Rubber mats are another option, providing comfort and ease of cleaning, although they may need to be used in conjunction with another form of bedding to ensure proper absorption of urine.

Peat moss, hemp, and paper products are also used as horse bedding, each with their unique benefits and drawbacks. The best choice will depend on your specific circumstances, including availability, cost, storage space, and your horse's preferences. Remember to introduce new bedding gradually and monitor your horse for any signs of discomfort or allergic reactions.

The Verdict: Should Horses Eat Straw Bedding?

While it's not harmful for horses to eat straw in moderation, horse owners need to monitor the situation closely. Straw, especially oat and barley straw, contains high levels of indigestible lignin, which can lead to digestive complications like impaction if consumed in large quantities. Wheat straw has a lower nutritional value and is often less appetizing to many horses, making it a safer choice for bedding. However, no matter the type of straw, the best preventive measure is ensuring your horse has access to plenty of high-quality hay or haylage. This satisfies their natural feeding behavior and provides the roughage necessary for a healthy digestive tract.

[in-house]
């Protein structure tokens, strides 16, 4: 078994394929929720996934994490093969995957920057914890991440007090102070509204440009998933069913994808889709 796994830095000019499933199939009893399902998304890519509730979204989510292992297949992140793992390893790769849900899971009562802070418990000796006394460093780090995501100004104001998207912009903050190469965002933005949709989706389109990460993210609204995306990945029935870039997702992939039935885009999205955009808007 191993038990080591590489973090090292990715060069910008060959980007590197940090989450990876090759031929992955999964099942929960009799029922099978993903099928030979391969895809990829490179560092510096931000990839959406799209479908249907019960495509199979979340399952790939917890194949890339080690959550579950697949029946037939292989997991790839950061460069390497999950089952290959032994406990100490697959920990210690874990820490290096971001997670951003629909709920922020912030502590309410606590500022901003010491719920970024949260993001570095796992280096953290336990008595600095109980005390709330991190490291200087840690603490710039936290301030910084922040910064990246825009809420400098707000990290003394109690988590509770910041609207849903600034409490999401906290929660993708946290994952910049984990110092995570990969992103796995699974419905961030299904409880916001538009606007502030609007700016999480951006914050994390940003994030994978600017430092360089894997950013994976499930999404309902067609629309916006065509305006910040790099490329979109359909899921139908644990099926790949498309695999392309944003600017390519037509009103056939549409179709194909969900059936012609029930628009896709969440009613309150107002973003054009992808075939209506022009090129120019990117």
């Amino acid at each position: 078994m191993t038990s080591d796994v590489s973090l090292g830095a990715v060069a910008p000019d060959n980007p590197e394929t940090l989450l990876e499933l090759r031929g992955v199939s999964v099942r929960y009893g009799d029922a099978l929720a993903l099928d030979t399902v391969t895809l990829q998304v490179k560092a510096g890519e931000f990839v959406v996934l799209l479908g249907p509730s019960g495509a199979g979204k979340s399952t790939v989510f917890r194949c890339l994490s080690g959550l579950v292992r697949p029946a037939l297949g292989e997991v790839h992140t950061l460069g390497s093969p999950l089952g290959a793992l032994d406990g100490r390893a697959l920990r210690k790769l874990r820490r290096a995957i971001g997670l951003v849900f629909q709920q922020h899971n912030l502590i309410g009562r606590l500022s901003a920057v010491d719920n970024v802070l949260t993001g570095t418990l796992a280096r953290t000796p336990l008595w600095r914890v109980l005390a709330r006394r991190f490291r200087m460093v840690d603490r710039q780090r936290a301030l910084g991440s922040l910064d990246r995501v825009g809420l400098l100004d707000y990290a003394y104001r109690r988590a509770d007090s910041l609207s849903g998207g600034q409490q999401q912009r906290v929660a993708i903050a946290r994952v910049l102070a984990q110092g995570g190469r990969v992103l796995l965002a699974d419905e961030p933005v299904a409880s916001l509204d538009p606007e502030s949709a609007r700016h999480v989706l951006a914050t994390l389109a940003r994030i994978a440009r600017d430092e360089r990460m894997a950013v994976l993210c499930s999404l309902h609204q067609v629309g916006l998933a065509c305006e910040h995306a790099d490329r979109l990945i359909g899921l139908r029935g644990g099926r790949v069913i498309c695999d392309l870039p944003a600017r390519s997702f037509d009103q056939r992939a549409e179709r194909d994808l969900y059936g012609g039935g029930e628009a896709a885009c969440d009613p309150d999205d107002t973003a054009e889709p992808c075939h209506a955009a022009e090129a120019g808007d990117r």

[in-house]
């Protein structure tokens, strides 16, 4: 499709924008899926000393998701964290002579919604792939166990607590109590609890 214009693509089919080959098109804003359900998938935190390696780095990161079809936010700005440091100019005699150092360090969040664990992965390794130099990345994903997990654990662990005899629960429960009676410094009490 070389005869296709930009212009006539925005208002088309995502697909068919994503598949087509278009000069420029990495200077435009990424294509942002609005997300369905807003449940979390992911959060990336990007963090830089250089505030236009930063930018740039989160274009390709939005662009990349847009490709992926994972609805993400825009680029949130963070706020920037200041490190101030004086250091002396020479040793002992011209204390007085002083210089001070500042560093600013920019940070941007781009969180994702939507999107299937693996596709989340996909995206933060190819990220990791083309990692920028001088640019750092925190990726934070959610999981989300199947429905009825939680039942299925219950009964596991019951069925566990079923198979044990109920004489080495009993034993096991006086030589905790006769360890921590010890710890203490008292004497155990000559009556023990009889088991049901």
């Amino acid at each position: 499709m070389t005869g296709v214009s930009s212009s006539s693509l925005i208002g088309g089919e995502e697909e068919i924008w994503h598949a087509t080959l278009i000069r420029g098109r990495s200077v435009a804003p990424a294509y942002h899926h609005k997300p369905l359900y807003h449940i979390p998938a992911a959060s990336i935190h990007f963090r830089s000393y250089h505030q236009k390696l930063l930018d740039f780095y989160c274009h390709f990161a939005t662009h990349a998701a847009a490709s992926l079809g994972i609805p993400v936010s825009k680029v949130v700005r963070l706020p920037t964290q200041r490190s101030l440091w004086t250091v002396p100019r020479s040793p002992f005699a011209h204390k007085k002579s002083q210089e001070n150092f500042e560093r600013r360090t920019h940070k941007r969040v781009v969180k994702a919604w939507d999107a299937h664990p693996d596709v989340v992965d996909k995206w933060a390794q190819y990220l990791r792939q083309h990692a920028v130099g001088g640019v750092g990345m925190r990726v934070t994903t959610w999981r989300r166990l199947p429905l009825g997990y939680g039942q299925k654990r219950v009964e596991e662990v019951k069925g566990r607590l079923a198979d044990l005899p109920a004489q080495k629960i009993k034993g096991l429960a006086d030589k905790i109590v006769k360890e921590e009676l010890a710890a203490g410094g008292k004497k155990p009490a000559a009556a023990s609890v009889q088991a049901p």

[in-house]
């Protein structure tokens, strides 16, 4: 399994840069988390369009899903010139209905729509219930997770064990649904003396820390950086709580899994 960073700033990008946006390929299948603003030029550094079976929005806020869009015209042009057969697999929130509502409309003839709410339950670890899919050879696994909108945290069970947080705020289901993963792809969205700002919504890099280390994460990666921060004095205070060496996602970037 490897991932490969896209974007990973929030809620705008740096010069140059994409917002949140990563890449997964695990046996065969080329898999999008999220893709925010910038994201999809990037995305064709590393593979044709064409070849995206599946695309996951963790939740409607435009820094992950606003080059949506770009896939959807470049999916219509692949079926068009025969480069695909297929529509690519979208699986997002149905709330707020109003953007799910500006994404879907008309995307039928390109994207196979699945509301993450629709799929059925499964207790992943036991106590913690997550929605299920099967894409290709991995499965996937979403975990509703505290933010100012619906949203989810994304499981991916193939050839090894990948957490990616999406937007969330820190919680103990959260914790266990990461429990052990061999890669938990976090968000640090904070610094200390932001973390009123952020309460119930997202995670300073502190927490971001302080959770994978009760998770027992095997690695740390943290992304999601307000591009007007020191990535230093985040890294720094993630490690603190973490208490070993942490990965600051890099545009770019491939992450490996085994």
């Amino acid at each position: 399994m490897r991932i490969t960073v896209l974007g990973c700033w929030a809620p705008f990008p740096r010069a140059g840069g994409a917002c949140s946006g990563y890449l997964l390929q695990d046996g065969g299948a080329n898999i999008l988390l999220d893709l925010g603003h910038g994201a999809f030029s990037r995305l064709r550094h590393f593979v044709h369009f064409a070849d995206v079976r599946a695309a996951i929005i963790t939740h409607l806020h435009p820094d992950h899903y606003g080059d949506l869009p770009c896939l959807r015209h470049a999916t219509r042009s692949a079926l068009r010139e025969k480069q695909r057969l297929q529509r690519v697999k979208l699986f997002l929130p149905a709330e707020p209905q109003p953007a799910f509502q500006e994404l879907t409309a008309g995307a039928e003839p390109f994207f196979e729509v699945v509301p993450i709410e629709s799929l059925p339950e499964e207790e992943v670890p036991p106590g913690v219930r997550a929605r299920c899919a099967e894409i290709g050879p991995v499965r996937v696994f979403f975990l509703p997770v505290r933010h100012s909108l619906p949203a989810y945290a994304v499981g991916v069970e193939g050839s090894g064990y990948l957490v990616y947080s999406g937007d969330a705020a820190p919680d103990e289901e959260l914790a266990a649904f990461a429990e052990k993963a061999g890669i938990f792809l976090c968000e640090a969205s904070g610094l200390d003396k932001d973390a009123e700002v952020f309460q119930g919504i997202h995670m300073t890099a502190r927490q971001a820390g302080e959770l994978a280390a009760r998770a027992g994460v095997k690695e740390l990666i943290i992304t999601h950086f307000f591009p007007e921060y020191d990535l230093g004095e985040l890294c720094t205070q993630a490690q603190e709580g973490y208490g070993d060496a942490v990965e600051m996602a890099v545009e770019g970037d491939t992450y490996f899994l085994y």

Investing in a hay net or feeder can keep your horse occupied, reducing the chances they will resort to eating their bedding. If your horse persists in consuming straw, consider alternative bedding materials such as wood shavings, which are typically less appealing to eat. Also, ensuring your horse has ample turnout time to graze in pasture can help curb their tendency to eat straw.

Remember, every horse is unique. Some horses, especially "good doers," might need their feed intake carefully managed to avoid conditions such as laminitis. Be sure to provide constant access to water, especially if your horse consumes straw, as this can help prevent digestive issues. With careful monitoring and adaptive feeding practices, it's entirely possible to maintain your horse's health and wellbeing, even if they occasionally decide to snack on their straw bed.